Russian Spy Saga

How Were Sergei Skripal and his Daughter Attacked with Deadly Nerve Agent?


Members of the emergency services in green biohazard encapsulated suits afix the tent over the bench where a man and a woman were found on March 4 in critical condition at The Maltings shopping centre in Salisbury, southern England, on March 8, 2018 after the tent became detached. (Getty Images)

by Yasmine El-Geressi

Ever since the story of the poisoning of retired Russian double agent, Sergei Skripal, broke on March 5, it has led news bulletins in Britain and dominated the news around the world. Skripal, who was given refuge in the UK after being jailed in his home country for treason, was found unconscious on a bench alongside a 33-year-old woman in a local shopping centre in Salisbury. The incident drew inevitable comparison with the 2006 poisoning of former FSB officer Alexander Litvinenko using radioactive polonium-210. He died, and Russia-UK relations took a hit. Twelve years on and against the backdrop of a new geopolitical climate, Russia has become the designated suspect when it comes to political interference and media meddling - with allegations against them in the United States through to Germany and Italy. In Russia, the story was initially met with stony silence on most state publications. Later that silence was replaced with denial and angry accusations of “phobia”, “hype” and “hysterical propaganda” by the British press aimed at whipping up anti-Russian sentiment. Regardless of what state-run TV channel you turn on, the British government's accusation that Russia was involved in the poisoning of ex-double agent Sergej Skripal and his daughter in Salisbury is flatly rejected.

British police say the investigation is dynamic and fast-paced. The scale and scope is unprecedented. About 500 detectives, police officers and staff are involved, supported by 200 military personnel. Add in the paramedics and firefighters, and about 1,000 members of the emergency services and military are involved.  But over two weeks after the Russian double agent Sergei Skripal and his daughter Yulia were poisoned by a military-grade nerve agent in Salisbury, fundamental questions about the attack remain unanswered.


Within three days of the attack on March 4, the Ministry of Defence’s Porton Down laboratory said a nerve agent had been used. On March 12, Prime Minister Theresa May said it was novichok, a poison developed in the former Soviet Union in the late 1970s and ’80s. But while investigators say it is “highly likely” that the weapon originated in Russia, nothing has been revealed about how the poison was administered and who might have done it, fueling speculation and theories by the British media.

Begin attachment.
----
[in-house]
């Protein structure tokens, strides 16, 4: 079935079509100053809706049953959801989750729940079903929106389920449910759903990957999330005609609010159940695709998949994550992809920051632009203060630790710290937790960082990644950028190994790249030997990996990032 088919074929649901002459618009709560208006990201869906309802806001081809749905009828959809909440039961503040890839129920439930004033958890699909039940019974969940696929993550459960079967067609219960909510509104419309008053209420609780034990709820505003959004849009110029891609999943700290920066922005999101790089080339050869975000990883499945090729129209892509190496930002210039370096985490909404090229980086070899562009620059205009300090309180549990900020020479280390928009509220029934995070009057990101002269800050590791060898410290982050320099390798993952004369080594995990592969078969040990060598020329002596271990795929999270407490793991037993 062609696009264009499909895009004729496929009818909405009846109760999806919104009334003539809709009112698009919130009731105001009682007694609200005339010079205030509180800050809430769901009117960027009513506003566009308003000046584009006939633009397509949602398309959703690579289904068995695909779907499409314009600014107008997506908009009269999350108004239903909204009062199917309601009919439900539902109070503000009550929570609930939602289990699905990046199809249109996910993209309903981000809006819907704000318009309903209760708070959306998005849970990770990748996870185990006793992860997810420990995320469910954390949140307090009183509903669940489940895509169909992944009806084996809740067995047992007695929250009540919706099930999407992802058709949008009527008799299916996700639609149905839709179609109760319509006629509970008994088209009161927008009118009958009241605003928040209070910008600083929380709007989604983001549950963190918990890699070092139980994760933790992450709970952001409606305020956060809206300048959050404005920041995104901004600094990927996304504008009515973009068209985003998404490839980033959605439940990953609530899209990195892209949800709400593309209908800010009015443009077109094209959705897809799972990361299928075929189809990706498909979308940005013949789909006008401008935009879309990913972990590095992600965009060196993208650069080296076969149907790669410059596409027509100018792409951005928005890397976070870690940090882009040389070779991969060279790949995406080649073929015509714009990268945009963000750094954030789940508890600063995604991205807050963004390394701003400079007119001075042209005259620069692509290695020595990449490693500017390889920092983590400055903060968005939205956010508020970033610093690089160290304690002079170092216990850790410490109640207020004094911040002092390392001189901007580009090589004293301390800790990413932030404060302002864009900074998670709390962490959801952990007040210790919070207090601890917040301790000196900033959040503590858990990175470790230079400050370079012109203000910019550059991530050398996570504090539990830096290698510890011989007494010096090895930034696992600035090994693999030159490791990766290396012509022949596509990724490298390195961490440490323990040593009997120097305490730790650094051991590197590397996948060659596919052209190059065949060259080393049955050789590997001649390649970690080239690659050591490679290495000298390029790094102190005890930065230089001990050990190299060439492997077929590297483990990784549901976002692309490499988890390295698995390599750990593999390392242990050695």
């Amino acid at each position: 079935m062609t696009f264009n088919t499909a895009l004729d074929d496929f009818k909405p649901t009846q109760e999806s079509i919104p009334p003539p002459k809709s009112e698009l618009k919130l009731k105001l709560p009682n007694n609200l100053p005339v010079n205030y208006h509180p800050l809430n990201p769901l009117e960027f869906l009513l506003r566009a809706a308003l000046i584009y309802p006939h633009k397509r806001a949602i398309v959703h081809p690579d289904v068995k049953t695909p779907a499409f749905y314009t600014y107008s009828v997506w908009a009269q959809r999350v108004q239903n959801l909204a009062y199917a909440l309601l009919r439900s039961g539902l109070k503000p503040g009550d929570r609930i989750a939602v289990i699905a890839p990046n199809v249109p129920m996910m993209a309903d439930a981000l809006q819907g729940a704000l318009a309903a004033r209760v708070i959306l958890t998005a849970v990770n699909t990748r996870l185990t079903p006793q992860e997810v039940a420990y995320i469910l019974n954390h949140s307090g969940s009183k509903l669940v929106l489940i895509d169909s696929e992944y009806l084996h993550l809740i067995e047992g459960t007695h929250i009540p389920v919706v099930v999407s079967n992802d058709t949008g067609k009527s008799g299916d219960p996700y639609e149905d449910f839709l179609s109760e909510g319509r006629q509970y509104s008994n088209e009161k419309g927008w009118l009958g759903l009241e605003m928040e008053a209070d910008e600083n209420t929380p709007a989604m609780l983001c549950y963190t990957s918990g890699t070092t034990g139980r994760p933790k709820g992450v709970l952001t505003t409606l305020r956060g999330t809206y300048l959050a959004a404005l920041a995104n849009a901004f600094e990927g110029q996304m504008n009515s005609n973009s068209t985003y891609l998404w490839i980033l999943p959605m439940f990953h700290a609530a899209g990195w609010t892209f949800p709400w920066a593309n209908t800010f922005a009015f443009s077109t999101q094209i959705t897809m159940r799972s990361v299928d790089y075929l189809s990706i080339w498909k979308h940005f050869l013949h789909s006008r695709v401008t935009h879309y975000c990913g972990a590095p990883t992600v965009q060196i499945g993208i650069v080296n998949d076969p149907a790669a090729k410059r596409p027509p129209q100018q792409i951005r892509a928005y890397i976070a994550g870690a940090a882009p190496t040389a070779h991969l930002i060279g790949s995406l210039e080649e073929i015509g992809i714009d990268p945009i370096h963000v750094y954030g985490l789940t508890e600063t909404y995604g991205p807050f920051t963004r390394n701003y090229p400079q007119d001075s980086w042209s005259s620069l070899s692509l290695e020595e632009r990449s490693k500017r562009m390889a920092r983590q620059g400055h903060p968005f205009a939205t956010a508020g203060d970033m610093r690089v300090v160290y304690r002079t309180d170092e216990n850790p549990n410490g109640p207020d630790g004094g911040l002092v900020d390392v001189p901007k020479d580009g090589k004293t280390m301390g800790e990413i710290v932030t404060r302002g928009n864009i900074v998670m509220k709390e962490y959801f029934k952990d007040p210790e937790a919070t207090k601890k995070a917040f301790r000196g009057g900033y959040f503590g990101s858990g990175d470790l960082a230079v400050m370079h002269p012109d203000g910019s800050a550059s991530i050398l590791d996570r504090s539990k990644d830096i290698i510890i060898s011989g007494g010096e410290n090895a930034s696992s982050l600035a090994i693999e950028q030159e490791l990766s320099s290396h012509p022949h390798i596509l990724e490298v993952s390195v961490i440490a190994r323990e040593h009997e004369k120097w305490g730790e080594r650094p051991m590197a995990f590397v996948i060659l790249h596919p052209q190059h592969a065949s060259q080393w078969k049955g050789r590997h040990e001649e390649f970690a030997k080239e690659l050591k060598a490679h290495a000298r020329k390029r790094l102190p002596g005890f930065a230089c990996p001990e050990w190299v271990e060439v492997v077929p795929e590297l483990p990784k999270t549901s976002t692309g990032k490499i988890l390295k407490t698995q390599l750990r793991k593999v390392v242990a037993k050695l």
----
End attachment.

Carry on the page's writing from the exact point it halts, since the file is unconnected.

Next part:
Four days after the news broke, The Sunday Times published 6 circulating theories fed by important questions about the method and timing of the Skirpal attack, giving each a possibility rating out of 5. The highest rated theory, with a possibility rating of 3.5 out of 5, was one The Times called “Stop The Clock,” in which it suspects that President Putin was not the mastermind behind the attack, but rather that he was the political target. It refers to an incident in 1984 where secret police tortured to death a Polish Solidary priest to stop Russia’s military ruler making concessions to the West. “There may be a fear in Moscow that Mr Putin, once re-elected, will reshuffle the cliques around him, weaken the grip of the security lobby and seek a deal with the West on Ukraine. This attack could send relations into deep freeze and thwart Mr Putin,” wrote The Times. 

The second highest rated theory is one The Times referred to as the “Mouse On The Doorstep,” which compares President Putin’s outburst on the subject of traitors to Henry II who asked who would rid him of Archbishop of Canterbury Thomas Becket in 1170. The article mentions that Putin’s last threat was in 2010 and asks who would have followed up on this to please the president. “A clue lies in the 2015 shooting of the opposition Boris Nemtsov by Chuchens including a bodyguard of the ruthless Putin loyalist, Ramzan Kadyrov. Like Mr Skripal, the Russian dissident was targeted in a public space. Observers compared it to a cat dropping a dead mouse on the doorstep of its owner.”